About: Flow (mathematics) is a research topic. Over the lifetime, 61799 publications have been published within this topic receiving 1113496 citations.
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01 Jan 1955
TL;DR: The flow laws of the actual flows at high Reynolds numbers differ considerably from those of the laminar flows treated in the preceding part, denoted as turbulence as discussed by the authors, and the actual flow is very different from that of the Poiseuille flow.
Abstract: The flow laws of the actual flows at high Reynolds numbers differ considerably from those of the laminar flows treated in the preceding part. These actual flows show a special characteristic, denoted as turbulence. The character of a turbulent flow is most easily understood the case of the pipe flow. Consider the flow through a straight pipe of circular cross section and with a smooth wall. For laminar flow each fluid particle moves with uniform velocity along a rectilinear path. Because of viscosity, the velocity of the particles near the wall is smaller than that of the particles at the center. i% order to maintain the motion, a pressure decrease is required which, for laminar flow, is proportional to the first power of the mean flow velocity. Actually, however, one ob~erves that, for larger Reynolds numbers, the pressure drop increases almost with the square of the velocity and is very much larger then that given by the Hagen Poiseuille law. One may conclude that the actual flow is very different from that of the Poiseuille flow.
TL;DR: In this paper, it was shown that nonperiodic solutions are ordinarily unstable with respect to small modifications, so that slightly differing initial states can evolve into considerably different states, and systems with bounded solutions are shown to possess bounded numerical solutions.
Abstract: Finite systems of deterministic ordinary nonlinear differential equations may be designed to represent forced dissipative hydrodynamic flow. Solutions of these equations can be identified with trajectories in phase space For those systems with bounded solutions, it is found that nonperiodic solutions are ordinarily unstable with respect to small modifications, so that slightly differing initial states can evolve into considerably different states. Systems with bounded solutions are shown to possess bounded numerical solutions.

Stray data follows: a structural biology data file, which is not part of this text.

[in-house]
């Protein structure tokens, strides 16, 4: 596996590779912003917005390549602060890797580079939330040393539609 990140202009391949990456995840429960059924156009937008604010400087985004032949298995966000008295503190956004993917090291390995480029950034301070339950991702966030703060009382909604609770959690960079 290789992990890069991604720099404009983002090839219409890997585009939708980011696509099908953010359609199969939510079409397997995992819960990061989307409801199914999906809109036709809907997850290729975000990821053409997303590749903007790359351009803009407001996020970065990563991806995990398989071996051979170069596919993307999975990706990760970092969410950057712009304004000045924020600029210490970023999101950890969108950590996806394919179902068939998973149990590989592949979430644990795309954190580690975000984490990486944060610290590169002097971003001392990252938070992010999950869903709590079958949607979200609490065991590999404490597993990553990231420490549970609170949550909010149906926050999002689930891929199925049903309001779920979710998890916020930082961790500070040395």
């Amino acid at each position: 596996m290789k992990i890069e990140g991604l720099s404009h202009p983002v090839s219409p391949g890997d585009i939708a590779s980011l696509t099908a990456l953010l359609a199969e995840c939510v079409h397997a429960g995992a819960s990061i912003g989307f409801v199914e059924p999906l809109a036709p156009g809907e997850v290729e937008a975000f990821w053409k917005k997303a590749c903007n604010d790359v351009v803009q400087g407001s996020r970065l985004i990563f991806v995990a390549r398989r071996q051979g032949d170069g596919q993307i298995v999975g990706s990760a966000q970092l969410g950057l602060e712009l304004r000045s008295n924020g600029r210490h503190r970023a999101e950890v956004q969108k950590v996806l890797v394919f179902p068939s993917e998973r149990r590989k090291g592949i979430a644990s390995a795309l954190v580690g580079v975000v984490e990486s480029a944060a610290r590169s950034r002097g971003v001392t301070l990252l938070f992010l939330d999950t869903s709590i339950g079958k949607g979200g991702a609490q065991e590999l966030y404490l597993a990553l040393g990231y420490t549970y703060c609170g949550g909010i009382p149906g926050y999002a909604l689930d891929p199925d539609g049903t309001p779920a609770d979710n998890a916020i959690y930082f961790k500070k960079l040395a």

TL;DR: The PSC algorithm as mentioned in this paper approximates the Hamilton-Jacobi equations with parabolic right-hand-sides by using techniques from the hyperbolic conservation laws, which can be used also for more general surface motion problems.
Abstract: New numerical algorithms are devised (PSC algorithms) for following fronts propagating with curvature-dependent speed. The speed may be an arbitrary function of curvature, and the front can also be passively advected by an underlying flow. These algorithms approximate the equations of motion, which resemble Hamilton-Jacobi equations with parabolic right-hand-sides, by using techniques from the hyperbolic conservation laws. Non-oscillatory schemes of various orders of accuracy are used to solve the equations, providing methods that accurately capture the formation of sharp gradients and cusps in the moving fronts. The algorithms handle topological merging and breaking naturally, work in any number of space dimensions, and do not require that the moving surface be written as a function. The methods can be used also for more general Hamilton-Jacobi-type problems. The algorithms are demonstrated by computing the solution to a variety of surface motion problems.
01 Jan 1967
TL;DR: The dynamique des : fluides Reference Record created on 2005-11-18 is updated on 2016-08-08 and shows improvements in the quality of the data over the past decade.
Abstract: Preface Conventions and notation 1. The physical properties of fluids 2. Kinematics of the flow field 3. Equations governing the motion of a fluid 4. Flow of a uniform incompressible viscous fluid 5. Flow at large Reynolds number: effects of viscosity 6. Irrotational flow theory and its applications 7. Flow of effectively inviscid liquid with vorticity Appendices.
01 Jan 1996
TL;DR: This text develops and applies the techniques used to solve problems in fluid mechanics on computers and describes in detail those most often used in practice, including advanced techniques in computational fluid dynamics.
Abstract: Preface. Basic Concepts of Fluid Flow.- Introduction to Numerical Methods.- Finite Difference Methods.- Finite Volume Methods.- Solution of Linear Equation Systems.- Methods for Unsteady Problems.- Solution of the Navier-Stokes Equations.- Complex Geometries.- Turbulent Flows.- Compressible Flow.- Efficiency and Accuracy Improvement. Special Topics.- Appendeces.
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